San Diego’s interim mayor said he has complete confidence in the city’s police chief despite a widening scandal involving a former officer charged with sex crimes and a second officer accused of misconduct on the job.
Interim Mayor Todd Gloria used the phrase “handful of bad apples” to describe a police officer under investigation for touching a female in custody and exposing himself and the former police officer who was arrested and faces criminal charges for similar conduct.
Former officer Christopher Hays, who resigned from the department Wednesday, has been charged with false imprisonment and sexual battery.
Late Wednesday, Chief William Lansdowne announced that while investigating Hays, his department learned another officer is accused of inappropriately touching a woman.
The interim mayor pointed to what he described as swift action in connection with former San Diego police officer Christopher Hays, and the “full disclosure and transparency” shown Wednesday was proof that the city is taking the allegations seriously.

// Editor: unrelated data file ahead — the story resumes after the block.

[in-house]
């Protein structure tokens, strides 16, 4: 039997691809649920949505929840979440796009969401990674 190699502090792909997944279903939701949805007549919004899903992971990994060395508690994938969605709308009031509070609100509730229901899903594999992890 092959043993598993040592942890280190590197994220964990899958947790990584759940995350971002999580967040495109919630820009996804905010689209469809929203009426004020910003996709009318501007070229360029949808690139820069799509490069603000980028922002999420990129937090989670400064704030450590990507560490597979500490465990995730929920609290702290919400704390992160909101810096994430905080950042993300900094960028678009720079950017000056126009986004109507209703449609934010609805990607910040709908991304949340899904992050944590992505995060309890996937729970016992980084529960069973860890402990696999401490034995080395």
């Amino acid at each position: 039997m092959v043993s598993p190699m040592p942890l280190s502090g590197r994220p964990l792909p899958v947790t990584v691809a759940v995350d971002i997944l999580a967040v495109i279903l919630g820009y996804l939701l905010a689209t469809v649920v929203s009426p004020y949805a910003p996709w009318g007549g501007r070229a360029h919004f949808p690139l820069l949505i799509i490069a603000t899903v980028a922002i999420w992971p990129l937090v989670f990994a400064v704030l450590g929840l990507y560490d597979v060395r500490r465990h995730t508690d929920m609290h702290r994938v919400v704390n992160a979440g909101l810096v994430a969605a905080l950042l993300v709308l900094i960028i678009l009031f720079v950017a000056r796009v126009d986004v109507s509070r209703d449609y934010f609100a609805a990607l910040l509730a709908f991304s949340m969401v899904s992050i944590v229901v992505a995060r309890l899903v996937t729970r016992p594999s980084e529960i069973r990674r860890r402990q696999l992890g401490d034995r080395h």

He said he has seen no evidence to show it’s a systemic problem and looks to an upcoming external audit to confirm that’s the case.
Gloria pointed out as serious as the allegations are, the officers accused of misconduct are a small percentage of the force: just two out of 1725.
“If they are following the law and doing their jobs well, as most of them do, they will have our support. If they are breaking the law, we will actively and aggressively take action to get them out of the field and have them leave the department,” Gloria said.
The city can rely on Lansdowne to fix the problems plaguing the department he’s been in charge of for more than a decade, Gloria said.
Hays faces two felony false imprisonment charges and three misdemeanor sexual battery charges for “improper pat downs.” He left the department because he felt betrayed by his colleagues. He is free on bail.
Lansdowne did not identify the second officer accused of misconduct because he has not been charged in the investigation.
The external audit could cost upwards of $200,000.
“Whatever expense it is, again, I don’t think there’s a cost that’s too high to pay to make sure we have the public’s trust,” Gloria said.
The chief will make a decision on the audit next week and present it to a City Council committee.